After displaying credit card numbers of at least five people in Google search results, the social site pledges to hire a chief security officer and run regular audits.
Lance WhitneyContributing Writer
Lance Whitney is a freelance technology writer and trainer and a former IT professional. He's written for Time, CNET, PCMag, and several other publications. He's the author of two tech books--one on Windows and another on LinkedIn.
Blippy, a social site focused on shopping, has pledged to take measures to avoid a repeat of the security failure that caused the credit card numbers of at least five users to appear in Google search results.
CEO and co-founder Ashvin Kumar apologized for the incident in his official blog on Monday. He also promised to revamp the site's security measures.
Kumar said he will hire a chief security officer and other staff to focus solely on the issue and will conduct regular security audits through third-party companies. He also pledged to invest in technology to filter out sensitive data.
Kumar said that he will also look at ways to control information that's cached in Google and other search engines. In addition, Blippy will set up a security and privacy center on its site to update people on the company's efforts to secure their data.
Blippy, which enables people to create social networks that revolve around the goods and services they buy, discovered in early February that due to a failure on its end, raw credit card data had been viewable in the HTML source of its pages for about half a day. Although the company quickly removed that data, it learned Friday that Google had indexed the information and was still displaying it in search results.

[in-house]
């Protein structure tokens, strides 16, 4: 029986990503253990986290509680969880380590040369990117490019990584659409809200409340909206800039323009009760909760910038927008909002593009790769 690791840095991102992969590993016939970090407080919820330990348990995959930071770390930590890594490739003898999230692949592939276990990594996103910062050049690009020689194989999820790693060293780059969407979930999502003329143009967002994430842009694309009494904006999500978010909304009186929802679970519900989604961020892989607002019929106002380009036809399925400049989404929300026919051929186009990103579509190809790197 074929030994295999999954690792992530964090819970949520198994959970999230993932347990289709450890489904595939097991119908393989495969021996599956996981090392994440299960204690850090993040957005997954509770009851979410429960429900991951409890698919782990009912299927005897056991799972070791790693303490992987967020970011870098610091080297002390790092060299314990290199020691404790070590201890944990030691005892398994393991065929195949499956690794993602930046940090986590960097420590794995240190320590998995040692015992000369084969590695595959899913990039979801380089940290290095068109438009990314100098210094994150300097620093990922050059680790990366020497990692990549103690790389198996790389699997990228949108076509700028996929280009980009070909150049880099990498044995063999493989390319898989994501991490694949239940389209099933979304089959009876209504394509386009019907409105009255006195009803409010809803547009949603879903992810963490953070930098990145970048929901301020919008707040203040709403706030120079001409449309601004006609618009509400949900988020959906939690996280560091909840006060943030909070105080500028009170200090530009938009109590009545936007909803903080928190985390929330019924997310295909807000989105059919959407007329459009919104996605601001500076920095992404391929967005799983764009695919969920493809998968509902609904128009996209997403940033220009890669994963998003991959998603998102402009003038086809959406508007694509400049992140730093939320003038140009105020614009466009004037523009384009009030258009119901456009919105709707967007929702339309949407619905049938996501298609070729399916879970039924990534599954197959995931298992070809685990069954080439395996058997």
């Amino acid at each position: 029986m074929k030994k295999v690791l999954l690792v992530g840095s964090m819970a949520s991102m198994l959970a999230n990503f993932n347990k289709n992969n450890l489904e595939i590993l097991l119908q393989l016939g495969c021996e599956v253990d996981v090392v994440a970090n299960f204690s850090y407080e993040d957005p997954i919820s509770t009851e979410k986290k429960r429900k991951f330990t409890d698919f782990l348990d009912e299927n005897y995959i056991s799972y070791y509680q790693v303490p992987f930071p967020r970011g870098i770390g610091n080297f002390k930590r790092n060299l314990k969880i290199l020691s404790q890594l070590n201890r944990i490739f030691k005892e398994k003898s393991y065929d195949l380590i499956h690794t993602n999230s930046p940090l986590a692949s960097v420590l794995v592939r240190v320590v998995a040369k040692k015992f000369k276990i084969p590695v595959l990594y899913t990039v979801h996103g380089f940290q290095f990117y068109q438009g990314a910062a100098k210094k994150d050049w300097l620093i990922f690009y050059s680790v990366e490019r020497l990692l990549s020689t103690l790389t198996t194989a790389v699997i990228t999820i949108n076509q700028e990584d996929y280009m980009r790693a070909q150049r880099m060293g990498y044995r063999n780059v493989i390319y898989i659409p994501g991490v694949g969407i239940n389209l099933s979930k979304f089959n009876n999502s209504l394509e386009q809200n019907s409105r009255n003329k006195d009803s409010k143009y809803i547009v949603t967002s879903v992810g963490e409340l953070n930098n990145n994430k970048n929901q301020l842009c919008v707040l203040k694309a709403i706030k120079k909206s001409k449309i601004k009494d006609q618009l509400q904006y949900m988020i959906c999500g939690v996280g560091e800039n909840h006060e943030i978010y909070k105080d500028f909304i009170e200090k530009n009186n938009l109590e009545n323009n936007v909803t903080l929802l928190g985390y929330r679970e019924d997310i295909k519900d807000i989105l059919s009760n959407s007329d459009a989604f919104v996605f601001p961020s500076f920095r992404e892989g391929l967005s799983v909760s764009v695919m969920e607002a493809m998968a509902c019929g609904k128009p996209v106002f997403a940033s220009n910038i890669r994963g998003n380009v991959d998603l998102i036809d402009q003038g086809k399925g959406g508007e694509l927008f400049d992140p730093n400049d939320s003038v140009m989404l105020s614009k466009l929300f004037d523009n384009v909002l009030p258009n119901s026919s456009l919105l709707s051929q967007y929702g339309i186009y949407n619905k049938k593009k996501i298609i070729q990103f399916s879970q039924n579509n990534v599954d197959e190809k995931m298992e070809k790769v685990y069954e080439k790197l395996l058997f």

Blippy spent Friday and early Saturday working with Google to completely remove the sensitive information, a process that Google reported was completed late Saturday morning. Blippy also contacted the owners of the credit cards to apologize and help them resolve any resulting problems on their end.
"They trusted us with their information, and we are truly disappointed to have let them down," Kumar said in the blog. "While these users reflect a tiny sliver of our user base, any number greater than zero is deeply unacceptable to us."
Kumar also invited other concerned Blippy users to weigh in on the matter and share their thoughts on the company's security, or lack thereof.
"If there are additional measures you would like us to take to improve Blippy's security," Kumar wrote, "please do not hesitate to e-mail us."